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JMortensen last won the day on March 26

JMortensen had the most liked content!

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About JMortensen

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  1. I think you're missing out here, regardless of whether you do it diagonally or setting fronts even. Mine was really far out. I'd be shocked if fixing this didn't help.
  2. There are SO MANY other things that could affect it, that I think your results (and mine) aren't really meaningful for other people. The thing about the Miatas is that they have a tendency to lock up the LF tire under braking. Not sure that I've heard anyone say that about their Z. FWIW I learned a new trick the other day: when corner weighting, set the front weights equal, rather than setting the diagonals even. This is supposed to load the front tires more evenly under braking. Between setting the fronts equal and making the lines equal length, you MIGHT be able to tell the difference. Probably not... To me these are things that you do when you're building because it's theoretically better. The actual difference it makes is probably pretty minute.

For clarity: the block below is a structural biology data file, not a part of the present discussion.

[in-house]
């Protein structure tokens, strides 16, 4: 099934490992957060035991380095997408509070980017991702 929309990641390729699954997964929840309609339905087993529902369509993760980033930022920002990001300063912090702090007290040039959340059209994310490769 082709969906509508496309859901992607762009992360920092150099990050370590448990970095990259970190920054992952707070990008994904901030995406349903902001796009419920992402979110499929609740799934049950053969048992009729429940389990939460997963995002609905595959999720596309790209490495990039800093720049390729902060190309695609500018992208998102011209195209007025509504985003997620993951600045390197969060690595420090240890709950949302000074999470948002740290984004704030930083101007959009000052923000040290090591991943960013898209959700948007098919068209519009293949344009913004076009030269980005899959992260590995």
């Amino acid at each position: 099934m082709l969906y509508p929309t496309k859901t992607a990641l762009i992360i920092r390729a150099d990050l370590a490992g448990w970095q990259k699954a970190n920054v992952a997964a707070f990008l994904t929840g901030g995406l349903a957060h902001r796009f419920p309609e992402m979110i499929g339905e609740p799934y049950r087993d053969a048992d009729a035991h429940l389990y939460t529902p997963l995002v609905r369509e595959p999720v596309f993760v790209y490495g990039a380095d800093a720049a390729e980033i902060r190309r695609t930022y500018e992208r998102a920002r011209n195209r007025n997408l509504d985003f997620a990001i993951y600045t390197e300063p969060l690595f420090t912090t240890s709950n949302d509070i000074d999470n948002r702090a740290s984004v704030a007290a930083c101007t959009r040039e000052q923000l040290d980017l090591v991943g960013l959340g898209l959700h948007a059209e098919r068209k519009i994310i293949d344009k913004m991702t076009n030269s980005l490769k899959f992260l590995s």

3. I didn't think the position of the T made a difference either, but since I was plumbing it anyway I went ahead and did it as evenly as I could.
  4. I read something on Miata forums about the length of the hard lines being different, and this contributing to their tendency to lock up the LF tire, so I tried to put the Ts in the lines right in the middle. But yeah, T the front lines and go to the front master, and T the rears and go to the rear master.
  5. Since you mentioned bumpstops, what kind of bumpstops are you going to run? They're actually a very important part of the suspension, and most people with Zs run hard, crude, polyurethane from Energy Suspension, which suck donkey balls. I would suggest if you don't already have them you look at some of the longer, more compressible ones like Koni or FatCat Motorsports sells. They act more like a spring than a piece whose only responsibility is to keep suspension parts from slamming together.
  6. I wouldn't think it would be a problem if you have a needle bearing in the top hat already, but since it obviously is, bearings on the springs should help.
  7. It's pretty common for the spring to wear on the coilover sleeves. The problem is worse when you use longer springs. The longer the spring, the more it deflects. Bearings under one or both ends of the springs are a good idea as they help the spring to compress with less friction and will allow the strut to rotate more freely. https://www.ebay.com/itm/Strange-S1409-Spring-Seat-Bearing-Kit-2-pack-Torrington/123588766568?hash=item1cc676eb68:g:SvYAAOSwNm5ZsbJl
  8. That doesn't look abnormal. This thread goes over a bunch of causes: